Derek Mackay, the Scottish Cabinet Secretary for Finance and the Constitution, claimed that around 70% of Scottish taxpayers in Scotland earning less than £33,000 will not pay more income tax in 2018/19 than in 2017/18, but time will only tell if the revised income tax framework will “make Scotland’s tax system fairer and more progressive”.

Unfortunately, Mr Mackay has complicated the tax structure by creating two new rates of tax – a starter rate at 19% and an intermediate rate at 21% and has added 1% to the current 40% higher and the 45% additional rates.

The proposed new income tax bands above any available personal allowance for 2018/19 are as follows:

Taxable Income

Band Name

Tax Rate

0 – 2,000 Starter 19
2,001 – 12,150 Basic 20
12,151 – 32,423 Intermediate 21
32,424 – 150,000* Higher 41
Over £150,000 Top 46

* Those earning more than £100,000 will see their personal allowance reduced by £1 for every £2 earned over £100,000.

The above new structure will mean:

  • The Scottish basic-rate band will run from the personal allowance of £11,850 set by Westminster to £24,000 of income;
  • The 41% higher-rate threshold for 2018/19 will be £44,273, which compares to a 40% higher-rate threshold and £46,350 for the rest of the UK; and
  • The basic-rate remains at 20%, however, there will be a band of intermediate-rate taxpayers who will be able to reclaim an extra 1% tax-relief on their pension contributions.

Land and Building Transaction Tax

After last month’s Westminster Budget, a widely expected change to help first time buyers was made to Land and Building Transaction Tax (LBTT).  Mr Mackay increased the nil rate slice of LBTT by £30,000 to £175,000, giving first time buyers a maximum saving of £600 from 2018/19.

 

Autumn Budget 2017

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If the chancellor was asked to produce a Budget that would not rock the political boat, then it looks as if that is what he has delivered. The total net cost of his policy decisions for 2018/19 was a little over £6 billion with just £1.585 billion attributable to tax policy decisions.

Wells Gibson believes the following tax changes are likely to be most relevant to our clients and/or their families:

  • The income tax personal allowance will rise to £11,850 and the higher rate tax threshold for the UK (excluding non-savings, non-dividend income in Scotland) will rise to £46,350 for 2018/19;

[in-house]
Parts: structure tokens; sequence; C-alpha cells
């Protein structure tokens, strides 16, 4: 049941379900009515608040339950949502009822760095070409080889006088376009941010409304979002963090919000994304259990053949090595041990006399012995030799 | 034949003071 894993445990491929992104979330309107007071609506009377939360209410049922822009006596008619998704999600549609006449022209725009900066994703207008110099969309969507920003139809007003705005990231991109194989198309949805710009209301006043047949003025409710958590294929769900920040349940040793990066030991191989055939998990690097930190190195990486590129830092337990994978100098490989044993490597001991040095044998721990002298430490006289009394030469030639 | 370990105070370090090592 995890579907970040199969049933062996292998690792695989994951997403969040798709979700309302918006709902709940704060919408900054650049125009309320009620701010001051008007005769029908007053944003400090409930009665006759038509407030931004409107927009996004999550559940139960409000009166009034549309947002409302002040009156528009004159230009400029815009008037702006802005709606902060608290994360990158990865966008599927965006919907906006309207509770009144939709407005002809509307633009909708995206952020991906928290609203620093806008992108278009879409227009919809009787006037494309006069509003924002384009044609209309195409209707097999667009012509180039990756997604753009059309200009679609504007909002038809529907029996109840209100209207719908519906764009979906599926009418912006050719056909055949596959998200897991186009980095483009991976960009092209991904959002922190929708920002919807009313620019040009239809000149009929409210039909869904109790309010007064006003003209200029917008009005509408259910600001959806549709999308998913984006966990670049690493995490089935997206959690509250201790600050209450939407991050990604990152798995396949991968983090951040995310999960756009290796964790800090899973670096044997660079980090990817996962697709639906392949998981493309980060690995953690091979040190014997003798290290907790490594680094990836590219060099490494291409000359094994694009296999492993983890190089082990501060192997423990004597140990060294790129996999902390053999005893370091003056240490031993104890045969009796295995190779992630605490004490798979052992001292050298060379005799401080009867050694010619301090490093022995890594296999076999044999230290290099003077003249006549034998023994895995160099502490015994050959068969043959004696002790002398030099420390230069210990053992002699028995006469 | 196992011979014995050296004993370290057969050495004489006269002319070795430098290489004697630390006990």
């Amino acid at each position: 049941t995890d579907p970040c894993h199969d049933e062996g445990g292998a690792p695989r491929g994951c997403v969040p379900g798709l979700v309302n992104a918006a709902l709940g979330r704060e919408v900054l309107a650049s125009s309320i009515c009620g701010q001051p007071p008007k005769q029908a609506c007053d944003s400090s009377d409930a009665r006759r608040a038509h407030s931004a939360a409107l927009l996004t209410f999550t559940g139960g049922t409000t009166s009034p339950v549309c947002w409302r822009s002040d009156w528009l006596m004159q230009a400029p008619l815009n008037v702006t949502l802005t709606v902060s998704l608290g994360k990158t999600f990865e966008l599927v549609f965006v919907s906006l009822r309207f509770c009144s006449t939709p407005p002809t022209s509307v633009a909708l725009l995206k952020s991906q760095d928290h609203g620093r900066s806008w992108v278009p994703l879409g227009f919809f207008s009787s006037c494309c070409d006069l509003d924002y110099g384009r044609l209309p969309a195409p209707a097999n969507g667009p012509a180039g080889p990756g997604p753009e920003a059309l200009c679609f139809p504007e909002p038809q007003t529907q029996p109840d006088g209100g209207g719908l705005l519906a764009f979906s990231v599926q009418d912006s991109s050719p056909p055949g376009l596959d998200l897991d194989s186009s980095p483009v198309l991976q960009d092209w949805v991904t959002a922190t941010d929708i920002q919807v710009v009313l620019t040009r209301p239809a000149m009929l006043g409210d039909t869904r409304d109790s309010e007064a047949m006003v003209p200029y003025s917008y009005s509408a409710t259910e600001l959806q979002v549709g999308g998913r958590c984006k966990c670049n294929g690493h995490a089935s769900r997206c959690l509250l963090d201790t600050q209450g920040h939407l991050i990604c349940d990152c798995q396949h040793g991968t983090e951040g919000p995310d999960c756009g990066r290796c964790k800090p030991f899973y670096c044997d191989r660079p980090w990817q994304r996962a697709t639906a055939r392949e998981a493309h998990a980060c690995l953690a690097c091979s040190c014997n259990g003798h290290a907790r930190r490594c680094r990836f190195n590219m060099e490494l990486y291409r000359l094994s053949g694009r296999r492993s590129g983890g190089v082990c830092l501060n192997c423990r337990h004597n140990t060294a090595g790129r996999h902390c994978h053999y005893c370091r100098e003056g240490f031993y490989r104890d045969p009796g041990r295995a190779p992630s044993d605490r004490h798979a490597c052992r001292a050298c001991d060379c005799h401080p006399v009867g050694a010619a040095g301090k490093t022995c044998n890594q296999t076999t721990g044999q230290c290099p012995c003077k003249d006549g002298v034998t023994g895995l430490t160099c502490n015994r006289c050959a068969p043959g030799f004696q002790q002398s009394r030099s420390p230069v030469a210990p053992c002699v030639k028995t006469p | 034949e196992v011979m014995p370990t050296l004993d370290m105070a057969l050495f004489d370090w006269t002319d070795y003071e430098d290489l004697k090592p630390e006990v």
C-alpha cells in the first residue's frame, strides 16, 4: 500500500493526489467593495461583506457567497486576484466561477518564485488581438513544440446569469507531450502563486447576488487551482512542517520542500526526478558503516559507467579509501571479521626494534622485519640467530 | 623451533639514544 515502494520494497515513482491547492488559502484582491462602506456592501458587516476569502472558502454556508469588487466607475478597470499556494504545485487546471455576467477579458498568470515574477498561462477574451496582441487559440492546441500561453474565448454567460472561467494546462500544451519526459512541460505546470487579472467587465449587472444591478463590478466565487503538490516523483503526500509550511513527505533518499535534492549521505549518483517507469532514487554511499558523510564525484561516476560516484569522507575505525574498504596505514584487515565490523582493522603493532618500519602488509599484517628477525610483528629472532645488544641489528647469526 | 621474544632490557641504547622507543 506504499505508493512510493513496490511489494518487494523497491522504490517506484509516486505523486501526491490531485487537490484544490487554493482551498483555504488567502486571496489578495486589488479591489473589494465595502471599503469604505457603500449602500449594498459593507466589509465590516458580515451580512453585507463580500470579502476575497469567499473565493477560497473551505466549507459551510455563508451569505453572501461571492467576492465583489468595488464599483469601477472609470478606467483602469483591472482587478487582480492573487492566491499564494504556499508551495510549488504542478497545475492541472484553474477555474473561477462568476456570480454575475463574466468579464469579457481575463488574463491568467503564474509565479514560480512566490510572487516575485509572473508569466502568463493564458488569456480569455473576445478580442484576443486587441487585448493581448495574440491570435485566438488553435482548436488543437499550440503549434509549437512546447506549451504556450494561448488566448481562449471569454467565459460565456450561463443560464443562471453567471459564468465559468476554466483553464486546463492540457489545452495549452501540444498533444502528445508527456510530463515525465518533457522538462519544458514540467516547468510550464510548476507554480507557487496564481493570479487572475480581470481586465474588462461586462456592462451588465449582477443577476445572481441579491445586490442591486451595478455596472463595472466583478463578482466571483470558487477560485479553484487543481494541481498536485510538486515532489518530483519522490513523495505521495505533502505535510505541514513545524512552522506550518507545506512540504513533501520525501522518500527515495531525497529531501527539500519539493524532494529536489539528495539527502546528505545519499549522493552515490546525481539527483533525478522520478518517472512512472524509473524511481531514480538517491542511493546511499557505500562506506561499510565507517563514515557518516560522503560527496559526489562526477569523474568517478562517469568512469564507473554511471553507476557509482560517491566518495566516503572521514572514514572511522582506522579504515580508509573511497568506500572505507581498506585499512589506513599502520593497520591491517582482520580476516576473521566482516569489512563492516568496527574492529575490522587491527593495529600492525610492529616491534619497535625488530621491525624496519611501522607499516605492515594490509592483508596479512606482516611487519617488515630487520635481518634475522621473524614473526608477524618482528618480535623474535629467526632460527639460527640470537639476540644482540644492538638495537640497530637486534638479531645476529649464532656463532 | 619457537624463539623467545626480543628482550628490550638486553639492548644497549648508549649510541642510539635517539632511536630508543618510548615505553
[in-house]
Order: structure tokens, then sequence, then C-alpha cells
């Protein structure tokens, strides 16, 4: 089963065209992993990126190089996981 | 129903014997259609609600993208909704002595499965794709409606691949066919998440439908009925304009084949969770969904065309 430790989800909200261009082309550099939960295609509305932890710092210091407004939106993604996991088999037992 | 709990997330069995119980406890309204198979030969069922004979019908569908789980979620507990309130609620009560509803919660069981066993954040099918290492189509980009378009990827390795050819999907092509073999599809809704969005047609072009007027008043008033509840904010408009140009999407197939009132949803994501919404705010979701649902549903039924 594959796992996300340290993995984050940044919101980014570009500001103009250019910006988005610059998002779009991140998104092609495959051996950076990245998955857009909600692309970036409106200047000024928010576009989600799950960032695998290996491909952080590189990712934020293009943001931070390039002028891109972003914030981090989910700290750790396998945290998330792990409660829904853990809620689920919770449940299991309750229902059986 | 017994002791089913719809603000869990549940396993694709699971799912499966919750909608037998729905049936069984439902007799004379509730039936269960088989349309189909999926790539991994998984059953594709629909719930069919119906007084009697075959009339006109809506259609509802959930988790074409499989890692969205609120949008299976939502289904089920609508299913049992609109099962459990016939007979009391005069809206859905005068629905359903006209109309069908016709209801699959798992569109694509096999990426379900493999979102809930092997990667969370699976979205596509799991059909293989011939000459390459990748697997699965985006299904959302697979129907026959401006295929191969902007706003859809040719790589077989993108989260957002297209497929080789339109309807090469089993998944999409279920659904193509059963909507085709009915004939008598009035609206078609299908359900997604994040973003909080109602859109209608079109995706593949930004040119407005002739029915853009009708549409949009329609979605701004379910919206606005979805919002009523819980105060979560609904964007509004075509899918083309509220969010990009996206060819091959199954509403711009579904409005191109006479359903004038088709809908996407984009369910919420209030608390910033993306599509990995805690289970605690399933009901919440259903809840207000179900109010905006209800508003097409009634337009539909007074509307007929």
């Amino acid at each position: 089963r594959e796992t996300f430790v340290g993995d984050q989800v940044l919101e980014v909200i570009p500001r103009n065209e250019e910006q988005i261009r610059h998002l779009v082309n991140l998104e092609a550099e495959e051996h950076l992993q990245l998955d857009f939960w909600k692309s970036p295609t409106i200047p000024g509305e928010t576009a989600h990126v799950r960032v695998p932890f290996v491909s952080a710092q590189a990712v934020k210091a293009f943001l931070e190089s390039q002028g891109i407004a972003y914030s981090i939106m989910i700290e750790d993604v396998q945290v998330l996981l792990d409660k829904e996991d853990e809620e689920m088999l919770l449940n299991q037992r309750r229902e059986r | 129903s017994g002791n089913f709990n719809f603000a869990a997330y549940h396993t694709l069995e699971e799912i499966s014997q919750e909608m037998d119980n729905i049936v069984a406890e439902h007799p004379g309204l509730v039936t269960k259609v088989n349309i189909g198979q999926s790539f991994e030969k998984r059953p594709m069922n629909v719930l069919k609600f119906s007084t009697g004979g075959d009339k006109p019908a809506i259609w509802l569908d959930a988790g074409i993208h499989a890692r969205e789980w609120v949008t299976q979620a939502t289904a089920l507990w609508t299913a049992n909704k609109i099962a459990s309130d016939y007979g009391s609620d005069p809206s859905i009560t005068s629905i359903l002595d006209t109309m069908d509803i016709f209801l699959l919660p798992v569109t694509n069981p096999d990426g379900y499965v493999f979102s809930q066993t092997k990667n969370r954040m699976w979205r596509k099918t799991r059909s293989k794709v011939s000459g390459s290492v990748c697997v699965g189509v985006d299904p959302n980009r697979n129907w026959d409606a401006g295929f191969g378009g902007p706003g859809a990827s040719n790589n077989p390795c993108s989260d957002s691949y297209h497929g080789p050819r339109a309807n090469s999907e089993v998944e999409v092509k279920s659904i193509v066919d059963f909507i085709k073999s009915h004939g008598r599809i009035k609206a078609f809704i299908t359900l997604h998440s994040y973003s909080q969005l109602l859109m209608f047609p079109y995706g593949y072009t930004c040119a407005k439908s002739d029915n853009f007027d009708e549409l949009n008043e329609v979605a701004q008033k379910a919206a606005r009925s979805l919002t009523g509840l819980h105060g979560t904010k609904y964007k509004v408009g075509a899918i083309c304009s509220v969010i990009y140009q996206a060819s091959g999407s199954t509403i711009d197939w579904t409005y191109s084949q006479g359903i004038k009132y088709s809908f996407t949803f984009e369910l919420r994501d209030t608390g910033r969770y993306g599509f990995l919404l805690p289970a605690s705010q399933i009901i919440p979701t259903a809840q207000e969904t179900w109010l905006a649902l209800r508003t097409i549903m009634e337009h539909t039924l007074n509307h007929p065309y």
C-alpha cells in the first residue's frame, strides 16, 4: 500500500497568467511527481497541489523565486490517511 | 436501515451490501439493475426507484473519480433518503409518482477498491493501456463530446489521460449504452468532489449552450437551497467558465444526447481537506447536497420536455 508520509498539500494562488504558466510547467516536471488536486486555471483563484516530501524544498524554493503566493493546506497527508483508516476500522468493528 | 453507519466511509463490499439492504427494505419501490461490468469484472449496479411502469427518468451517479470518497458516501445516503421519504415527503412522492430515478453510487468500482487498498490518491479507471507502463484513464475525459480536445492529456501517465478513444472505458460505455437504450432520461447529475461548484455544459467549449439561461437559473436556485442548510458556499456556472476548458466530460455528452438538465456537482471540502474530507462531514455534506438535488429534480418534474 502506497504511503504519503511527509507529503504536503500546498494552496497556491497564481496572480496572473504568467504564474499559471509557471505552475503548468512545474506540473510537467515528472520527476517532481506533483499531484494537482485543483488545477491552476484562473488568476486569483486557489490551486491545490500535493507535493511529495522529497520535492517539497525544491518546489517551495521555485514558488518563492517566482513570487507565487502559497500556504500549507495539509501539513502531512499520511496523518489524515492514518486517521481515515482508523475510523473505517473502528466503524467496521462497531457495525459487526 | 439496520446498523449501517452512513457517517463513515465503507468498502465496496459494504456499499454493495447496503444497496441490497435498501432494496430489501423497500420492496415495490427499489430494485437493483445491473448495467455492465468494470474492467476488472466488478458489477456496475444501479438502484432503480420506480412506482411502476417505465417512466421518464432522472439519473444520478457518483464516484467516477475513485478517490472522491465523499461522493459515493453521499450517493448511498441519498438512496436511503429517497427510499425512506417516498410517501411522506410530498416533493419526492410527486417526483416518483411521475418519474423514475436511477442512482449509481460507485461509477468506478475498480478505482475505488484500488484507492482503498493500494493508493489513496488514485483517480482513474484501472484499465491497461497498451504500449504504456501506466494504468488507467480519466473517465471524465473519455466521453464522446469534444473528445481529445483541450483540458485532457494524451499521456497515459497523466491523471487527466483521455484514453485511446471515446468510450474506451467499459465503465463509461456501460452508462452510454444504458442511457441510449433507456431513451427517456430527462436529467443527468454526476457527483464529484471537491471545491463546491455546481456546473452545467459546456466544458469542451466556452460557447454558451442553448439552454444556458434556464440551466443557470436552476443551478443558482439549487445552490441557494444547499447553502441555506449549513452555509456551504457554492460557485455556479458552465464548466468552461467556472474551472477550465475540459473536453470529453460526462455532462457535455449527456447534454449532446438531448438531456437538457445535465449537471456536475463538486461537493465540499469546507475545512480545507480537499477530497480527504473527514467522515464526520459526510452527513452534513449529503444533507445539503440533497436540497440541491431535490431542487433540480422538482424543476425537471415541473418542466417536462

• The pension lifetime allowance will be increased from £1 million to £1.03 million from April 2018. There will be no change to the annual allowance;
  • The ISA limit will be frozen at £20,000 and the LISA limit at £4,000, but the junior ISA and child trust funds will rise to £4,260 from April 2018; and
  • The government will also consult on reforming the taxation of trusts.

 

Other tax changes announced include:

  • First time buyers (outside Scotland) will pay no stamp duty land tax on the first £300,000 of the purchase price for a home provided its value does not exceed £500,000. Gains on disposals of all UK property (including commercial property) will be subject to UK tax on gains by non-UK residents accruing from April 2019.
  • Relief for venture capital trusts, enterprise investment schemes and seed enterprise investment schemes will be focused on companies where there is a real investment risk. Many other provisions will tighten up the rules for these investments.

 

The following tax changes will be of more interest to business owners:

  • The VAT registration threshold will be frozen at £85,000 for 2018/19 and 2019/20.
  • The corporate indexation allowance will be frozen from January 2018, so that companies will no longer benefit from relief for inflation after this date on their capital gains.
  • Online marketplaces will become jointly and severally liable for the unpaid VAT of all UK traders, as well as overseas traders.
  • There will be many changes to business rates, including: bringing forward to 2018 the switch in indexation from RPI to the generally lower CPI; retrospective legislation to deal with the impact of the so-called ‘staircase tax’ by recalculating valuations and qualification for small business relief to the position in the period before April 2010; and increasing the frequency of revaluations to every three years after the next valuation due in 2022.